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by Jacob Ninan
"Therefore you are to be perfect, as your heavenly Father is perfect" (Matt.5:48). This is scary unless we understand it in the right way. God is so totally and completely perfect in everything that He is and does! If we happen to have a temperament that tends to be perfectionistic, this verse is guaranteed to give us a permanent sense of guilt and a recognition that we always fail! Others with a more casual outlook towards life cannot also escape the clarity of this commandment from Jesus even if they tend to just brush this aside as being idealistic.
But, as in the case of many other subjects in the Bible, it is other parts of Scripture that help to make things clearer. Due to the limitation of putting spiritual things into human words, we find that many verses in the Bible need to be clarified or balanced by other verses. "Let us press on to maturity" (Heb.6:1 NASB). The KJV uses the word 'perfection' instead of 'maturity'. Actually, the Greek word used is the same in the verses above from Matthew and Hebrews. So, we are to press on towards perfection of the same type as God's. At the same time, we find that one man who pressed on with all his might never reached the end of his pursuit (Php.3:12)! If we look at Paul as an example of a man who sincerely and wholeheartedly sought after God, we have to concede that even though we are to pursue after perfection, yet we are not going to be able to actually become perfect as God. We move towards that goal, and seek to reach as closely as possible to it, but we ought to keep in mind that while we are on earth we will still be imperfect. This also agrees with the practical experience of godly people through time. We can only say that a few who actually claim that they have become perfect or have stopped sinning are only deluding themselves, usually by redefining their standards of perfection without realising it is not the same as the perfection of God.
If we understand and agree with the above, we can go on to try to understand the practical limits of our perfection. The last part of Romans 7 is the secret, which many people wrongly put aside as an unbeliever's experience and claim that they are living 'free' under Romans 8. Such people are living in a doctrinal bubble that is not ratified by practical life. No. We should be able to recognise how all of us are always coming short of God's perfection, in deed, word, thought, intention or motive whatever we do. There is nothing perfect in us if we look at the human part of our life (Ro.7:18), even though God has started a work in us by putting His Holy Spirit in us who is perfect in every way! Now we have the opportunity to be led by this Spirit even though we are tempted by the desires in our flesh. To be led by the Spirit is not automatic for believers just because He is in us. We need to 'put off' the old self and walk according to the new self He has created in us (Eph.4:22-24).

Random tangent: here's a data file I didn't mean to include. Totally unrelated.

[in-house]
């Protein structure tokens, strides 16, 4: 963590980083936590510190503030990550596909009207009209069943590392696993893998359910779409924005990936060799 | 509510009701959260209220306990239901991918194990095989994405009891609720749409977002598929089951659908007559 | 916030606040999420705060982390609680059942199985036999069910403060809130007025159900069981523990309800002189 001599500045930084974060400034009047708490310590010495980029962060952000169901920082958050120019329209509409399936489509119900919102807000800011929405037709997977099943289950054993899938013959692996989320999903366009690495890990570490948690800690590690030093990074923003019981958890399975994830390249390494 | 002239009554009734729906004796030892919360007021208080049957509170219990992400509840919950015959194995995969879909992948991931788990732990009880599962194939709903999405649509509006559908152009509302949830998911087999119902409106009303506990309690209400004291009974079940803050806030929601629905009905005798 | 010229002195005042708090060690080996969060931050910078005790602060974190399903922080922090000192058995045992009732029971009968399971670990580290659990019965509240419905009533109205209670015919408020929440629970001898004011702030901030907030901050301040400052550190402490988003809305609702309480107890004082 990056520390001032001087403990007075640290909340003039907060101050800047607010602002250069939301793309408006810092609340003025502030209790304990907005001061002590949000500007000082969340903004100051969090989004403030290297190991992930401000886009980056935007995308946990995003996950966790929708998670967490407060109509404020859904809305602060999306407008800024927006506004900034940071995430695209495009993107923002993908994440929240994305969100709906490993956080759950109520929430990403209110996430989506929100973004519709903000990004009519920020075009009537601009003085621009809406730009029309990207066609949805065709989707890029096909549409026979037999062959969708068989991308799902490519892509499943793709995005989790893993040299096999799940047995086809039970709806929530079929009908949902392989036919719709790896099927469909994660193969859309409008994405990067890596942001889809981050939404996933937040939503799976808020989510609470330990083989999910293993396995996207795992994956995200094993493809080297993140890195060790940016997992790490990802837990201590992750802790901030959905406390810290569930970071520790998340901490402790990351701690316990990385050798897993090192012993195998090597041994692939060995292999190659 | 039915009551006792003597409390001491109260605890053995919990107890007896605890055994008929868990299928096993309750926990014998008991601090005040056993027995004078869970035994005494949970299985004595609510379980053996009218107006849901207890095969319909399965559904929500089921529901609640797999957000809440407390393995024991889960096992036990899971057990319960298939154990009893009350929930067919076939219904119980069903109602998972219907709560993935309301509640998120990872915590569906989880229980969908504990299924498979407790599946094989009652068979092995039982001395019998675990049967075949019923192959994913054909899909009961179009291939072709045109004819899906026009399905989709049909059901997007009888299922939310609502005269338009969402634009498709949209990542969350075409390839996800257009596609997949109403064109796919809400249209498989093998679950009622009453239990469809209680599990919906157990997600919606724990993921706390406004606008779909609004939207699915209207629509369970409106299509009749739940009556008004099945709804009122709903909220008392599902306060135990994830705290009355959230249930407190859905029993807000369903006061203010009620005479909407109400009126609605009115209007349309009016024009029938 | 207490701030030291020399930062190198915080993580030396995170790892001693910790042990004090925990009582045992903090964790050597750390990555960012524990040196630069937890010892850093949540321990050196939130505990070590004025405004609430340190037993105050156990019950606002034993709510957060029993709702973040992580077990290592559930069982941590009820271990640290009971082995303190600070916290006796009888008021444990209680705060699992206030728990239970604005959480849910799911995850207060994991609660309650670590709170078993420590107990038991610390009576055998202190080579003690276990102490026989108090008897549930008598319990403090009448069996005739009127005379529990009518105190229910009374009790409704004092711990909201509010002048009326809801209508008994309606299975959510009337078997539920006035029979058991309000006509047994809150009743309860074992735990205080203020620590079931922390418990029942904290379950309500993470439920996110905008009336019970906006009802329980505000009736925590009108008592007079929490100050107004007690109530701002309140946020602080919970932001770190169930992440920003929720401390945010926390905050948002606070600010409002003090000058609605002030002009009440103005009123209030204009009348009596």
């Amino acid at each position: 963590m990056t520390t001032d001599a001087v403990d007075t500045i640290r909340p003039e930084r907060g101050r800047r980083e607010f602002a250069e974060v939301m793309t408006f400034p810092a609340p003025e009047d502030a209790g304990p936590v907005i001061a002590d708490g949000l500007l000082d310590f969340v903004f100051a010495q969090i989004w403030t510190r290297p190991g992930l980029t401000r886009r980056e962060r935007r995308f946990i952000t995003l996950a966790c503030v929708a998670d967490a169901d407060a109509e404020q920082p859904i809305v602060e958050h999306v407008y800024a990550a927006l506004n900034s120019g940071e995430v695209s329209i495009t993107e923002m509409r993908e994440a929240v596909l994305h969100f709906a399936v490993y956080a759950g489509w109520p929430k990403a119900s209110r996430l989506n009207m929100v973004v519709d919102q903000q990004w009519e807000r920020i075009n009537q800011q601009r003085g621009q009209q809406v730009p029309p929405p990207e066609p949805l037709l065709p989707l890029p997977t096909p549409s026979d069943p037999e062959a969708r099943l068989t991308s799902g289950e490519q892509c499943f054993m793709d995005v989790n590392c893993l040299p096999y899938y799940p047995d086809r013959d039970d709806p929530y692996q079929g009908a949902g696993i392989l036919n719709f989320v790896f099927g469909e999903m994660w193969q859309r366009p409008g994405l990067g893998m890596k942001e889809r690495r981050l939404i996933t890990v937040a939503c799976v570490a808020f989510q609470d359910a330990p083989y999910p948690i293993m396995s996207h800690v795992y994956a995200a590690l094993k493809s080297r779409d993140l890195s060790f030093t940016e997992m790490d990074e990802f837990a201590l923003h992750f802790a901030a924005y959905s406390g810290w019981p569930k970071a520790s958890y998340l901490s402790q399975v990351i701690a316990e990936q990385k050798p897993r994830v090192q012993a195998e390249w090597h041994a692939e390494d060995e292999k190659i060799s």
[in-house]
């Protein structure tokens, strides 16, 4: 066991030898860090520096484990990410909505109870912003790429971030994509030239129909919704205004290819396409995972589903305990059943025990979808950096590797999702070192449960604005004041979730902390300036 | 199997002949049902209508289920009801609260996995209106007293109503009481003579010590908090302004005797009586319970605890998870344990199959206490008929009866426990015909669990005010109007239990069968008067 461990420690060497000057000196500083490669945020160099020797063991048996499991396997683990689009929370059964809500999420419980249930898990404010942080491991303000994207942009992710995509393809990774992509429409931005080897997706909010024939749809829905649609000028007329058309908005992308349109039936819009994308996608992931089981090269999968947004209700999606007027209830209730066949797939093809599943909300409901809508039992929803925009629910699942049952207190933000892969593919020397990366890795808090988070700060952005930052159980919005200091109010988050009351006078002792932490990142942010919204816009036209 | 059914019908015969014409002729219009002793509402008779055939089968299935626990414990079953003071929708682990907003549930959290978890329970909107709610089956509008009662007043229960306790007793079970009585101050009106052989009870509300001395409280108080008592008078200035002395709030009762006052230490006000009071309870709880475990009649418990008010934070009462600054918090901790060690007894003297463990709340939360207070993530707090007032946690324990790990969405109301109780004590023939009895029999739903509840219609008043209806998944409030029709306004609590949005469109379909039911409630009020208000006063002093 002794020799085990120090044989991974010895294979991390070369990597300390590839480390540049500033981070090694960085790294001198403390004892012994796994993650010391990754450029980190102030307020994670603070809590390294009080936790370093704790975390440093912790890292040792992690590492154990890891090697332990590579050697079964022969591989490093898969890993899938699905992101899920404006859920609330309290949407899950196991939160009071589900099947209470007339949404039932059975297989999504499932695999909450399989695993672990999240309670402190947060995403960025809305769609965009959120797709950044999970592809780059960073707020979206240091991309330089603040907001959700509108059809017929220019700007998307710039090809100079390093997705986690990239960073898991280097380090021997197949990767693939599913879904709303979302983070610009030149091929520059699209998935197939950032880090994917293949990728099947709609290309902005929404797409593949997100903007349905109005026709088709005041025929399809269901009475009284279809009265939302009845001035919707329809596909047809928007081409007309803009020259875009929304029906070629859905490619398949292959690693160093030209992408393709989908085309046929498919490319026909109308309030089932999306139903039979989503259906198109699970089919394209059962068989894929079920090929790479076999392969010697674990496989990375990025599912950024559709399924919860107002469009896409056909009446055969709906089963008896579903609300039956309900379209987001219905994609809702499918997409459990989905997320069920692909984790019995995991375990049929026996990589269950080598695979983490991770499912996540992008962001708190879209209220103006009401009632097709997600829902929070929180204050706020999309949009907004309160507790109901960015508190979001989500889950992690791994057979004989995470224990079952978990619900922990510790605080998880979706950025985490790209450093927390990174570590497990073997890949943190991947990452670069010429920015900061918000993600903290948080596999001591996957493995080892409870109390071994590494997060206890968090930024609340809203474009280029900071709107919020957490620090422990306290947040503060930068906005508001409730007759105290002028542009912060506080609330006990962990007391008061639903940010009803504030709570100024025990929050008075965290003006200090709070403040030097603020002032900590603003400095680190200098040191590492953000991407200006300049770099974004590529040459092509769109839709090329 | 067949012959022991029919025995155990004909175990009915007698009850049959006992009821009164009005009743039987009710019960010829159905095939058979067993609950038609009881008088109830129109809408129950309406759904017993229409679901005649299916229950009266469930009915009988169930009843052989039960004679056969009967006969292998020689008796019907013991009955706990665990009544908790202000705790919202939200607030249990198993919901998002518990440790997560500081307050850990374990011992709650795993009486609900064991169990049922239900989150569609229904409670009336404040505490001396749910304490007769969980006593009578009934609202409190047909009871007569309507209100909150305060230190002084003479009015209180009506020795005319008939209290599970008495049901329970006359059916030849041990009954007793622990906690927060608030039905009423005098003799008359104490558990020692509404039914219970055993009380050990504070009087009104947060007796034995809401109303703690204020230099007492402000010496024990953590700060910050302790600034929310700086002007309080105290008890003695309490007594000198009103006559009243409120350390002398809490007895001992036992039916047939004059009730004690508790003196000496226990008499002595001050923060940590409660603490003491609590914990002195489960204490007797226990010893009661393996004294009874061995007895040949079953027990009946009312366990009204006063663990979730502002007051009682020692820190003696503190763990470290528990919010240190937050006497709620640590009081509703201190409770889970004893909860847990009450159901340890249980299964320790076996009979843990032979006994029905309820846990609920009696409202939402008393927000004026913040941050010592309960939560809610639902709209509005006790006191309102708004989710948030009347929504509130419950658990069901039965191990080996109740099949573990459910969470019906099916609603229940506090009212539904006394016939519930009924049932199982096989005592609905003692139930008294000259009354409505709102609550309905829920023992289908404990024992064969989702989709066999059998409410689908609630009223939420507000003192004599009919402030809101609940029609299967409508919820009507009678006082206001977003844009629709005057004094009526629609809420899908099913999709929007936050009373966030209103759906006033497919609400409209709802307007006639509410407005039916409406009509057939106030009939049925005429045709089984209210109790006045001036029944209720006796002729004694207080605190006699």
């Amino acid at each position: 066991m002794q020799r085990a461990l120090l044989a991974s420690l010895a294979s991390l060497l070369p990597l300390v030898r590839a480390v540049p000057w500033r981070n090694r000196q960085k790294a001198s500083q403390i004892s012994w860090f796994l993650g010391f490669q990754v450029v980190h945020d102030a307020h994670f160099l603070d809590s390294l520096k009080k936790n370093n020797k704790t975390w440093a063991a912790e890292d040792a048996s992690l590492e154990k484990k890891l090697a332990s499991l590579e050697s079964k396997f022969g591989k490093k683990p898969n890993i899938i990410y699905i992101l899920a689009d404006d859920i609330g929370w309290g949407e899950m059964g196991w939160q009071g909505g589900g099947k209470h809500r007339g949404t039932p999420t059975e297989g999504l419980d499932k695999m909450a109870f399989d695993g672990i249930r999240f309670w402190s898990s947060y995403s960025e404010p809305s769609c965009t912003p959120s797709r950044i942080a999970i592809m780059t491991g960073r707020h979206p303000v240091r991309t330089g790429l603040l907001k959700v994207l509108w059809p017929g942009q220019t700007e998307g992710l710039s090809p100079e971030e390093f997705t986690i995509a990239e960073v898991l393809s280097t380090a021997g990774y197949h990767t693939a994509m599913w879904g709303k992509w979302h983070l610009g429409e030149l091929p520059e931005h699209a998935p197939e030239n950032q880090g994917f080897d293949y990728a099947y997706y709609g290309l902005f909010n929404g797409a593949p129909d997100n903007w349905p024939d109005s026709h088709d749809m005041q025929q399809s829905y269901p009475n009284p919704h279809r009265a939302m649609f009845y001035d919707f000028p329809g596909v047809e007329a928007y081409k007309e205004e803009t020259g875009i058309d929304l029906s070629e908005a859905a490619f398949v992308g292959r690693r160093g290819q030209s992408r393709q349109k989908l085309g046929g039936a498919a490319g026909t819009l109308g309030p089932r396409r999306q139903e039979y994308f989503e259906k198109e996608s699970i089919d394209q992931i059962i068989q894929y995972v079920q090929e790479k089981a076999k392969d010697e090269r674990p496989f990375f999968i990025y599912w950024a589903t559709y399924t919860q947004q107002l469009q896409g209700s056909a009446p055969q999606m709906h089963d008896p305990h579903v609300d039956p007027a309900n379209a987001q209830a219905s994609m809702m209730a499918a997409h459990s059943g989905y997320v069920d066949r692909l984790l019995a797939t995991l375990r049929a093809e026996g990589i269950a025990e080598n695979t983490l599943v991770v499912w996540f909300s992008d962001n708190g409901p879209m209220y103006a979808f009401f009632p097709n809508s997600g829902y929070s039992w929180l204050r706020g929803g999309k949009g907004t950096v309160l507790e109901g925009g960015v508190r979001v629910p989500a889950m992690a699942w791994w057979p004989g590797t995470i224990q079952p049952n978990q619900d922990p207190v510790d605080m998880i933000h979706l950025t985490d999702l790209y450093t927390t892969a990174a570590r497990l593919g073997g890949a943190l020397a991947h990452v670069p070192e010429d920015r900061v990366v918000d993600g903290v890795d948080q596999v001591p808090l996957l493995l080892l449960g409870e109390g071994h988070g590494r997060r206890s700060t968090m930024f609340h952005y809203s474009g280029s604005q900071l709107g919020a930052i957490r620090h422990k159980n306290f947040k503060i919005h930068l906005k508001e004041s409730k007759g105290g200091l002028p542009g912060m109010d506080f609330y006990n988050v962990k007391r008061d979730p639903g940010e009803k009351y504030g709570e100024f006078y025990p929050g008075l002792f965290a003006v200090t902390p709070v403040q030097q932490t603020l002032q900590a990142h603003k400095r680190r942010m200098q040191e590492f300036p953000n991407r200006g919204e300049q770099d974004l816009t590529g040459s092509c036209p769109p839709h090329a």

The presence of the baggage from our old life and the corruption of our flesh with its sinful desires will ensure that whatever we do will be a tainted by sin. Even when we keep our heart and mind to intend the very best for God, if we look at ourselves and see the result we can see that what comes out of our life will be imperfect in some way or another. This is not to discourage us or to make us feel guilty, because God recognises that this is the way things are going to be until He gives us a glorified body. Paul realised this and therefore wrote Romans 7. Look at what he says, "On the one hand I myself with my mind am serving the law of God, but on the other, with my flesh the law of sin" (Rom.7:25). And, he thanked God for accepting him as this and putting no condemnation on him because of this. Read it like this, "Thanks be to God through Jesus Christ our Lord! So then, on the one hand I myself with my mind am serving the law of God, but on the other, with my flesh the law of sin. Therefore there is now no condemnation for those who are in Christ Jesus" (Rom.7:25-8:1).
This means that Paul was able to serve God properly only with his mind, and at the same time, his actions (deeds, thoughts, motives, intentions) and his feelings that came out his body were always coloured in a lesser or greater degree with the presence of sin. For example, let us imagine that we do something particular to serve God, seeking only His glory. But we see that we are at the same time self-conscious and aware of what people think about us. We will also come to the place where we cry out, "O wretched man that I am!" But when we realise that God does not condemn us because even with this limitation we are still 'in Christ' (Ro.8:1) it comforts and encourages us to press on. That doesn't mean we just accept the way things are, but we press on towards perfection!
So, what does pressing on to perfection mean? To serve God with our mind – "Love the Lord your God with all your heart, and with all your soul, and with all your mind" (Mt.22:37) – and to seek to give no place to our flesh. We need to keep the flesh on the cross (Gal.5:24), and every time we are tempted to follow the desires of the flesh make sure that we put down that desire by the power of the Holy Spirit and give no opportunity for our body to act according to the flesh (Rom.8:13). And when we discover that we have ignorantly or knowingly (because of our weakness) yielded in some way to the flesh, we can confess that and receive forgiveness (1Jn.1:9). The more we become aware of the weaknesses of our flesh, we can press on for more help from the Holy Spirit to overcome such temptations in the future. In this way we can keep ourselves pressing on the direction of perfection.
Let's not allow the recognition of our imperfection keep us back from pressing onwards, and let us make ourselves believe with false doctrine that we are already perfect.
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